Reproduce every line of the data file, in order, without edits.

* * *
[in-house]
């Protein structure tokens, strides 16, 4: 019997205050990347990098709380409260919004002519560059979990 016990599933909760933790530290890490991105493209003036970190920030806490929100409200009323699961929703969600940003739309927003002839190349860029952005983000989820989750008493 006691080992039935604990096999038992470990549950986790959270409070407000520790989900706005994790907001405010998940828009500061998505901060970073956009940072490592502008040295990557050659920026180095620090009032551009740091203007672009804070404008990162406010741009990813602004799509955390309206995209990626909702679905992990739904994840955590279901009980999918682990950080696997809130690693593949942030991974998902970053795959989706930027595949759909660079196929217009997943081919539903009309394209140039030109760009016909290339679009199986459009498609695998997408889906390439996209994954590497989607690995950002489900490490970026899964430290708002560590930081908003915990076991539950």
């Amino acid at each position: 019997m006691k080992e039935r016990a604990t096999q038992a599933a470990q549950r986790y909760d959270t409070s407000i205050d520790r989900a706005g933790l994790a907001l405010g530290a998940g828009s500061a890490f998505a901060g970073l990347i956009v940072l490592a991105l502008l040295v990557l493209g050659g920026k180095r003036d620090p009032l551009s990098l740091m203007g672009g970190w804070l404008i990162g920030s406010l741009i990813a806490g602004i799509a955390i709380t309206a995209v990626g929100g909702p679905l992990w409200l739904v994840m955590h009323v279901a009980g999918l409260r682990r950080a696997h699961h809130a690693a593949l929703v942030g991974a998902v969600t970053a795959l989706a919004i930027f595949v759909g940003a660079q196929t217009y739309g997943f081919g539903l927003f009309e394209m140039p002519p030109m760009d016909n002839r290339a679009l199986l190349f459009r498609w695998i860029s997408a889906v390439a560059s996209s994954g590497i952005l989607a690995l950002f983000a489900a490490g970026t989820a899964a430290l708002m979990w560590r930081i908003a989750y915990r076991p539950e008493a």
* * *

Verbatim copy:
[in-house]
């Protein structure tokens, strides 16, 4: 019997205050990347990098709380409260919004002519560059979990 016990599933909760933790530290890490991105493209003036970190920030806490929100409200009323699961929703969600940003739309927003002839190349860029952005983000989820989750008493 006691080992039935604990096999038992470990549950986790959270409070407000520790989900706005994790907001405010998940828009500061998505901060970073956009940072490592502008040295990557050659920026180095620090009032551009740091203007672009804070404008990162406010741009990813602004799509955390309206995209990626909702679905992990739904994840955590279901009980999918682990950080696997809130690693593949942030991974998902970053795959989706930027595949759909660079196929217009997943081919539903009309394209140039030109760009016909290339679009199986459009498609695998997408889906390439996209994954590497989607690995950002489900490490970026899964430290708002560590930081908003915990076991539950």
């Amino acid at each position: 019997m006691k080992e039935r016990a604990t096999q038992a599933a470990q549950r986790y909760d959270t409070s407000i205050d520790r989900a706005g933790l994790a907001l405010g530290a998940g828009s500061a890490f998505a901060g970073l990347i956009v940072l490592a991105l502008l040295v990557l493209g050659g920026k180095r003036d620090p009032l551009s990098l740091m203007g672009g970190w804070l404008i990162g920030s406010l741009i990813a806490g602004i799509a955390i709380t309206a995209v990626g929100g909702p679905l992990w409200l739904v994840m955590h009323v279901a009980g999918l409260r682990r950080a696997h699961h809130a690693a593949l929703v942030g991974a998902v969600t970053a795959l989706a919004i930027f595949v759909g940003a660079q196929t217009y739309g997943f081919g539903l927003f009309e394209m140039p002519p030109m760009d016909n002839r290339a679009l199986l190349f459009r498609w695998i860029s997408a889906v390439a560059s996209s994954g590497i952005l989607a690995l950002f983000a489900a490490g970026t989820a899964a430290l708002m979990w560590r930081i908003a989750y915990r076991p539950e008493a």